Although the prequel trilogy of Star Wars films might not go down as George Lucas's best films, they did spawn a collection of expanded universe material that went on to impress fans. Two of the most important were Star Wars: Clone Wars and the later CGI animated series The Clone Wars. These two television shows essentially showed two versions of the Clone Wars, filling in the gap between Attack of the Clones and Revenge of the Sith. Although they were depicting more or less the same events, they differed wildly from each other both in content and tone.
Now, Reddit user onex7805 has suggested that this difference between the two shows could be explained. The Star Wars fan theory argues that the first show is a true telling of the Clone Wars while the later series - if you can wrap your mind around this - is actually propaganda put out by the Republic to make them look better during the conflict. As a Star Wars Reddit theory it has already garnered plenty of attention thanks to its compelling arguments, all of which have been outlined below.
The Intros For Each Show Suggest One Could Be PropagandaPhoto: Netflix
When you compare the opening sequences for each of the two shows it becomes clear that they are entirely different. The Clone Wars begins each episode as if it is a wartime broadcast meant to inspire the population. A booming and heroic voice explains the story so far, in a way that portrays the Republic as undoubtedly good and the Separatists who are the embodiment of evil. In contrast the introduction for Star Wars: Clone Wars feels much more like it is a documentary. There is no inherit bias to it, with each episode appearing to be how the conflict actually played out.
The Difference In Clone Portrayal Hints At A ConspiracyPhoto: Cartoon Network
One of the main features of the Clone War was the fact that the Republic’s army was made up of clones. After all, it is what the entire event was named for. The 2003 show depicted them much more as ruthless soldiers that had been bred to be a sort of cross between droids and humans. They would have the intelligence and cunning of a living thing combined with the obedience and lack of emotional baggage that comes with using a robot.
However, in the 2008 incarnation, the clones are given much more personality. They are made to look as if they are just like other people rather than slaves who have been genetically modified for war. This could have been an essential propaganda decision by the Republic to ensure that the public don’t mistrust them or feel the government is abusing them.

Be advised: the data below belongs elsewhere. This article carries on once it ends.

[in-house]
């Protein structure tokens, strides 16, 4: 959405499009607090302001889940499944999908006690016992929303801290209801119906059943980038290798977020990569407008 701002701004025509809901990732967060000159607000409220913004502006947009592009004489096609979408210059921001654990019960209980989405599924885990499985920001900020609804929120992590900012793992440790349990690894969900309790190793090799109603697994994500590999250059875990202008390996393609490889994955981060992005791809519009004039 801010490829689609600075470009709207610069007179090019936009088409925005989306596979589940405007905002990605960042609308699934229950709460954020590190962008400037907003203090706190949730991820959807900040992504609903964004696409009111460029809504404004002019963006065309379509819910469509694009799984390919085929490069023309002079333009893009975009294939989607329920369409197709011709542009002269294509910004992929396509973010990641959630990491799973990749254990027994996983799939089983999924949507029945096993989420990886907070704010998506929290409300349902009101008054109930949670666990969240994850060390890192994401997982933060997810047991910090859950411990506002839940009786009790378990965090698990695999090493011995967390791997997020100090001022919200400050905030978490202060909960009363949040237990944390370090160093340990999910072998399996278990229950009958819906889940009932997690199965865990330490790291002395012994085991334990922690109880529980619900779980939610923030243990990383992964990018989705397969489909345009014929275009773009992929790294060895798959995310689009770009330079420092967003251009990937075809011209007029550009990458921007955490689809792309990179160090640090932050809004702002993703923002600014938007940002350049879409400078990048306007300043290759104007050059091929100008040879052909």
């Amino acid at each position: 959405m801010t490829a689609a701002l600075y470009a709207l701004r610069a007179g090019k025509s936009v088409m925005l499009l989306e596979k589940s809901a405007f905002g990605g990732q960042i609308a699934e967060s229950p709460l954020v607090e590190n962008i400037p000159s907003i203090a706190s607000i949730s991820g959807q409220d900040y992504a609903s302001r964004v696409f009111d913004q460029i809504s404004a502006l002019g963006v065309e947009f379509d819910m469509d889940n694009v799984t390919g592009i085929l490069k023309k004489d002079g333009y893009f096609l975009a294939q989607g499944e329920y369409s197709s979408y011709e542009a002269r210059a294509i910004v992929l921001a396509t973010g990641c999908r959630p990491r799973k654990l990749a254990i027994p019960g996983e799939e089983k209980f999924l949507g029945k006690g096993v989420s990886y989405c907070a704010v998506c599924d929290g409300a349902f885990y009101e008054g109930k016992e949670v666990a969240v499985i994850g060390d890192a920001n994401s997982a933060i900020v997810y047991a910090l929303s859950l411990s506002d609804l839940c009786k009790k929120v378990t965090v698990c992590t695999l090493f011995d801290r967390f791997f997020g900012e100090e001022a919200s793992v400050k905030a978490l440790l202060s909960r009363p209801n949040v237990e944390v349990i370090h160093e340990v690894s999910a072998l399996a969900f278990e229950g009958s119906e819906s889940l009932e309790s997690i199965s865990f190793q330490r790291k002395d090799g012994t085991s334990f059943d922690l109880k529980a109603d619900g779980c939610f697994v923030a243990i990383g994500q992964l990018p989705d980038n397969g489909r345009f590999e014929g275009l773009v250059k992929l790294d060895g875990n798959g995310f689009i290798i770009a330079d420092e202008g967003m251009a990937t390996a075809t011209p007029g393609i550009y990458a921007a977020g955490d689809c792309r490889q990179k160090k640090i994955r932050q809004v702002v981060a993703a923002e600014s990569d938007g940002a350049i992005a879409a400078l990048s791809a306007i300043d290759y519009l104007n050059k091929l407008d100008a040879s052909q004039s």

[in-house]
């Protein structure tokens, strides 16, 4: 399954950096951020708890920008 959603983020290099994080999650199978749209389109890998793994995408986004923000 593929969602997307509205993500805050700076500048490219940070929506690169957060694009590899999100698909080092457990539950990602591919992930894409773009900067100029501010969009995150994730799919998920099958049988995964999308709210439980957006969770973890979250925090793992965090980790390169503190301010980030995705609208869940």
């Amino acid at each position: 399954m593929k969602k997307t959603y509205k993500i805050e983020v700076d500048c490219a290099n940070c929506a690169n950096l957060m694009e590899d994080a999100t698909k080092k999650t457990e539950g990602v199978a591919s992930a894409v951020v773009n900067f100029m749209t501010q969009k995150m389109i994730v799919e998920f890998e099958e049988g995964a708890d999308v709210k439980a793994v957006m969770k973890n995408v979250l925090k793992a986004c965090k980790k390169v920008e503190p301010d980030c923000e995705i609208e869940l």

Anakin Is Far More Heroic In The Clone WarsPhoto: Netflix
Perhaps the most significant change between the two depiction of the war that suggest the latter is propaganda is how Anakin Skywalker is presented. In the earlier series, the young Jedi is more of a renegade. He acts like a rebellious youth who disobeys his superiors and is slowly learning to become a Jedi as he struggles to overcome an inflated sense of his abilities and power. Meanwhile, the later show uses Anakin almost as if he is a poster boy for the Republic. Here he is a heroic Jedi warrior who constantly battles evil and rarely does anything wrong – as if he is being used to try and convince the public the war is going well.
General Grievous Became A Comical Bumbling Character In The Newer SeriesPhoto: Cartoon Network
The original vision for General Grievous was for him to be a daunting new villain within the Star Wars universe who could inspire fear. In Star Wars: Clone Wars the robot general was a fearless warrior who was deadly and callous. Essentially, Grievous is a Jedi hunter capable of defeating even the most powerful masters in combat. By the time of 2008’s The Clone Wars the character is portrayed as comic relief. No longer is he some evil mastermind but more of a capable, albeit cowardly and traitorous, fighter. This doesn’t quite square with his known reputation as the best and most skilled Jedi, almost as if the Republic is deliberately making him seem less terrifying.